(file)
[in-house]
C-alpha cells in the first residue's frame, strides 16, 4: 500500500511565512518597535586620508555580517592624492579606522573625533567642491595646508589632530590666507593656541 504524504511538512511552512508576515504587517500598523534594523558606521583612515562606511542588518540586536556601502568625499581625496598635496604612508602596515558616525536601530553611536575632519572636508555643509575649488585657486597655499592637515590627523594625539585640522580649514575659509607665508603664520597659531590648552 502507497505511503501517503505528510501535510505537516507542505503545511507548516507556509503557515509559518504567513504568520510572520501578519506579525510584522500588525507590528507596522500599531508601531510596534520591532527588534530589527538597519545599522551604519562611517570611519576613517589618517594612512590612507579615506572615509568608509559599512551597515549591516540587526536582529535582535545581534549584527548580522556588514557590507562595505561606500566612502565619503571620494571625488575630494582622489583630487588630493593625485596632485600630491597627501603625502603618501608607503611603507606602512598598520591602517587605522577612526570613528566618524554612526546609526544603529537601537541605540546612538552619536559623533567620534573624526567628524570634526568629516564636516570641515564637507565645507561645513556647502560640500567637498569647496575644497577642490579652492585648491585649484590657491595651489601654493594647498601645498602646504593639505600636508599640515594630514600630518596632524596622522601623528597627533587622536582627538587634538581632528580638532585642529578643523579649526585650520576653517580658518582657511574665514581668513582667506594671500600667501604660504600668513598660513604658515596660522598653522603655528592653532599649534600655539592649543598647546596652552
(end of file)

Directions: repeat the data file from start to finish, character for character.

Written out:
[in-house]
C-alpha cells in the first residue's frame, strides 16, 4: 500500500511565512518597535586620508555580517592624492579606522573625533567642491595646508589632530590666507593656541 504524504511538512511552512508576515504587517500598523534594523558606521583612515562606511542588518540586536556601502568625499581625496598635496604612508602596515558616525536601530553611536575632519572636508555643509575649488585657486597655499592637515590627523594625539585640522580649514575659509607665508603664520597659531590648552 502507497505511503501517503505528510501535510505537516507542505503545511507548516507556509503557515509559518504567513504568520510572520501578519506579525510584522500588525507590528507596522500599531508601531510596534520591532527588534530589527538597519545599522551604519562611517570611519576613517589618517594612512590612507579615506572615509568608509559599512551597515549591516540587526536582529535582535545581534549584527548580522556588514557590507562595505561606500566612502565619503571620494571625488575630494582622489583630487588630493593625485596632485600630491597627501603625502603618501608607503611603507606602512598598520591602517587605522577612526570613528566618524554612526546609526544603529537601537541605540546612538552619536559623533567620534573624526567628524570634526568629516564636516570641515564637507565645507561645513556647502560640500567637498569647496575644497577642490579652492585648491585649484590657491595651489601654493594647498601645498602646504593639505600636508599640515594630514600630518596632524596622522601623528597627533587622536582627538587634538581632528580638532585642529578643523579649526585650520576653517580658518582657511574665514581668513582667506594671500600667501604660504600668513598660513604658515596660522598653522603655528592653532599649534600655539592649543598647546596652552